I'm currently writing a bachelor thesis in which there is a section that deals with the pros and cons of different data serialization formats. Since this is not the main focus of the thesis, I would like to limit the comparisons to include 2-3 of the most widely used formats - for instance; JSON and XML.

I know from experience that JSON and XML are two of the most widely used formats for serializing data on the web, but how can I prove a statement like that? Does it need proof to be included as a boundary/limitation of the thesis?

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    This question brings up an interesting point regarding the difference between justification and proof. I would contend that your claim is nearly impossible to prove, but it might be possible to justify. – apnorton Mar 25 '15 at 20:41

I know from experience that JSON and XML are two of the most widely used formats for serializing data on the web, but how can I prove a statement like that?

You can't*. That's why you typically do not matter-of-fact-ly state that this is the case. You argue why you have chosen that you have selected those two formats, without claiming anything you are not sure about. For instance, it would be ok to claim that you have selected XML because it is used in many open standards, or that you have selected JSON because of its high compatibility to JavaScript, or that you have any of those because it is used in framework XY, which is of high significance to your work.

Loosely-related-story time:

I did my PhD in services computing. In my research circles, everybody "knew" that, while SOAP (a protocol for Web services) supports any number of protocol bindings (HTTP, TCP, JMS, even SMTP), the only binding that is really used is HTTP. We "knew" this because basically all tutorials and books really only talked about HTTP, and it seemed like a logical thing to do (you know, "Web" services and all). That was until I talked to a practitioner from IBM about this, who then informed me that more 70% of their's and their customer's SOAP services are actually consumed over JMS, because, even though this is much more annoying to set up, JMS is what most companies used for integration before Web services, and changing it would be way to intrusive.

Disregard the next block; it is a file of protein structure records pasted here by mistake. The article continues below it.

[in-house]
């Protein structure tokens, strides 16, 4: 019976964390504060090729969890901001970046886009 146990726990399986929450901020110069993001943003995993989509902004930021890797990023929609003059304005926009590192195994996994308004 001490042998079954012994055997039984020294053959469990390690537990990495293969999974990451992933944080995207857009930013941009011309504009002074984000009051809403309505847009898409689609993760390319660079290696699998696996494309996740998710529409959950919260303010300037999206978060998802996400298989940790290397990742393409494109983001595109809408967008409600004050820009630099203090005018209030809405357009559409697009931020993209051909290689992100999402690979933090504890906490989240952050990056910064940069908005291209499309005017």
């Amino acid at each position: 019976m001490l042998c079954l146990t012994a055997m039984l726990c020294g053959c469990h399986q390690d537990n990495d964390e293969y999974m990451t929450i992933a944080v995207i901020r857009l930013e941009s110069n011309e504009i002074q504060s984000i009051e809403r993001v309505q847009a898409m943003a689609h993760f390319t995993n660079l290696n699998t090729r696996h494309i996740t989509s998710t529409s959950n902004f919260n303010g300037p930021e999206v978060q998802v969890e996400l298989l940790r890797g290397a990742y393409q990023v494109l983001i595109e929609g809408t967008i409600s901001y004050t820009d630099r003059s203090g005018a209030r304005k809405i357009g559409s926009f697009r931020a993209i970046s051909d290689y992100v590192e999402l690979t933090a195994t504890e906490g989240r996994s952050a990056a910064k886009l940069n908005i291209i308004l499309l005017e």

End of story time

Especially for young software-developers-turned-computer-scientists, separating what you think is true (e.g., because many books or blogs claim it is, or because it seems logical) from what you know is true (e.g., because there are reliable studies, or because it can indeed be proven) is a hard, but valuable, lesson, and your undergraduate thesis is the perfect place to learn it. While writing your thesis, reflect what you really know and what is just the kind of "community common knowledge" that any community of enthusiastic practitioners tends to build up. Most of the time, the common knowledge will be correct, but you will be surprised about the times it isn't.

*And I am not 100% sure the statement is true. I would not be surprised if binary serialization (e.g., protocol buffers) is used more often than either, especially if the same entity controls both sides of the communication.

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    I would probably phrase it something like "XML and JSON are among the most widely used formats". That way, it's not an absolute statement, but it does say something about the popularity. – svick Mar 26 '15 at 1:12